West's Afghan policy hostage to Pakistan-India rivalries
NEW DELHI: While the United States has welcomed India’s offer to resume a dialogue with Pakistan, stalled after the deadly terrorist attacks in Mumbai on November 26 2008, its policy in Afghanistan is being held hostage by Pakistan’s insistence that India be kept out of the loop on any final resolution in that war-ravaged country. The US National Security Advisor General James Jones is in Islamabad on Wednesday for talks with Pakistan’s civilian and military leadership on how to conduct the next stage in the Afghan conflict.
The US-led ISAF (International Security Assistance Force) plans to begin a military surge in Afghanistan, initially aimed
at taking control, clearing and securing major urban centres and highways from the Taliban and placing the Afghan National forces gradually in charge as it prepares its exit strategy. Since several major cities in Afghanistan are near the border with Pakistan, the strategy needs the help of the Pakistani army to take on and prevent the uprooted Afghan Taliban forces from crossing into safe havens within Pakistan.
The strategy agreed upon in last month’s London Conference on Afghanistan also envisions talks with and attempts to wean away ‘good’ Taliban from the terrorist forces, for which Pakistan, with its close links to several of the groups (including the Haqqani group which attacked the Indian embassy in Kabul), has offered assistance.
According to a report in today’s New York Times, Islamabad has offered to use its influence over these groups to stop attacking ISAF forces if the US ensures that India plays no future role in Afghanistan.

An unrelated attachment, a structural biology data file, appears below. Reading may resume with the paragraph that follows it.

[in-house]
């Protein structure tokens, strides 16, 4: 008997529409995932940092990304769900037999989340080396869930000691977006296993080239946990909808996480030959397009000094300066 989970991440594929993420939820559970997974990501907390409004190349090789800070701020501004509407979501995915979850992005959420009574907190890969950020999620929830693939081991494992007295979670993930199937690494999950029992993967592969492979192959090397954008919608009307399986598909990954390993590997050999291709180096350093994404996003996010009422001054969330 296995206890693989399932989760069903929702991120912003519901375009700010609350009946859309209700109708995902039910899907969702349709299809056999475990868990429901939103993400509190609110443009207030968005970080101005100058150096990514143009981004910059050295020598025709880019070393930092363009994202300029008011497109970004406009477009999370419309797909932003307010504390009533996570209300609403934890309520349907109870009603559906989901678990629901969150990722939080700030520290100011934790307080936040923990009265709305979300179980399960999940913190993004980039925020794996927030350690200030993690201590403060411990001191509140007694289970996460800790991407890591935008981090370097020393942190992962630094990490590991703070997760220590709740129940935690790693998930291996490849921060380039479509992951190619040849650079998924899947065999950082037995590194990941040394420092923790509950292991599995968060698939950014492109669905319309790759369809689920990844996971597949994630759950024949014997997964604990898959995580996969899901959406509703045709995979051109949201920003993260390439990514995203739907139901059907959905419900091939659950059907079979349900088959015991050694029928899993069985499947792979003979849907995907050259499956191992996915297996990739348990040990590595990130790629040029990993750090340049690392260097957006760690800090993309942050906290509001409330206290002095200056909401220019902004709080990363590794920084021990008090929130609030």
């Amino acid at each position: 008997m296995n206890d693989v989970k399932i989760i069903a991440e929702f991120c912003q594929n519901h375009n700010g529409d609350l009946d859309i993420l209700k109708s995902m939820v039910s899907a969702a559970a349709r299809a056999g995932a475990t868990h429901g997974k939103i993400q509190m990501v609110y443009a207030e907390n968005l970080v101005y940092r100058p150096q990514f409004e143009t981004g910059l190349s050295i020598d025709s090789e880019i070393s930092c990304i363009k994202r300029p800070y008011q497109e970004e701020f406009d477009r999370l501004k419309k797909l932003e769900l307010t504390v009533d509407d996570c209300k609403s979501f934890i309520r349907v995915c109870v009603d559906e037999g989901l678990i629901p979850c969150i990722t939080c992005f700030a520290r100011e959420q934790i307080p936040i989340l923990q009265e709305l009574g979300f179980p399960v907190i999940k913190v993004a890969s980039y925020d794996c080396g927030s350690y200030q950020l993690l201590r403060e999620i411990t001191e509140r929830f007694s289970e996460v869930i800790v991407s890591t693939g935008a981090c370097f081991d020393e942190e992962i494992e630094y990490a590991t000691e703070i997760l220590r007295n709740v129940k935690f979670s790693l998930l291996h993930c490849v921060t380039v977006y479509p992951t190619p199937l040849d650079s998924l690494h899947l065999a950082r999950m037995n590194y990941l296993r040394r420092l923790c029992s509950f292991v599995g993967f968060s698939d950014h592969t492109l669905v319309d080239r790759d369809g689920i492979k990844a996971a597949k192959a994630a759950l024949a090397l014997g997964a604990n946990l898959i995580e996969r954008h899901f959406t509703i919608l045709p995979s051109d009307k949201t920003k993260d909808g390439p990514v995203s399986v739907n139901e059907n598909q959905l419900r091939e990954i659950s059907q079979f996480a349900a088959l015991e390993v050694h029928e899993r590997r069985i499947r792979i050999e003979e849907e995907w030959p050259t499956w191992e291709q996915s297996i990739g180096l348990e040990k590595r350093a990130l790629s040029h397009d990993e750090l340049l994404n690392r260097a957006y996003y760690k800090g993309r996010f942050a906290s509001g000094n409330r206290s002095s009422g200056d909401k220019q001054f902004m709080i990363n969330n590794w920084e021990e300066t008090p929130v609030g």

Senior officials in India have confirmed that Pakistan has been “desperate” to get the Indian presence out of Afghanistan.
The Pakistani army chief Ashfaq Pervez Kiyani clearly spelt out recently that Pakistan sought what he called “strategic depth” in Afghanistan, to ensure peace within his country, but could not spare more troops to assist the US-led ISAF military surge because India remained Pakistan’s major enemy and troops could not be removed from their eastern border with India. According to analysts, Islamabad is increasingly rattled by the high levels of popularity India enjoys in Afghanistan, reflected in every major poll conducted there.
The Indian government has repeatedly assured Pakistan that India has no hostile intentions towards it (and history is witness that India has never been the aggressor in any Pakistan - India conflict) but is equally firm that, having spent over 1.3 billion dollars in development work to stabilize the elected Afghan government, it would not leave Afghanistan. For the US, which has publicly and repeatedly appreciated India’s development work in Afghanistan, it will be difficult to make a commitment to Pakistan to keep India out of Afghanistan.
For New Delhi, Afghanistan is vital for its strategic security and for its energy security because it provides a key transit point for the gas and oil rich countries of Central Asia, and New Delhi is sure it does not want any Taliban-type fundamentalist government controlling that country and mounting terrorist attacks on India (and the rest of the democratic world) and is backing a democratic government there to ensure peace. India has also consistently opposed talks with terrorist groups like the various segments of the Afghan Taliban.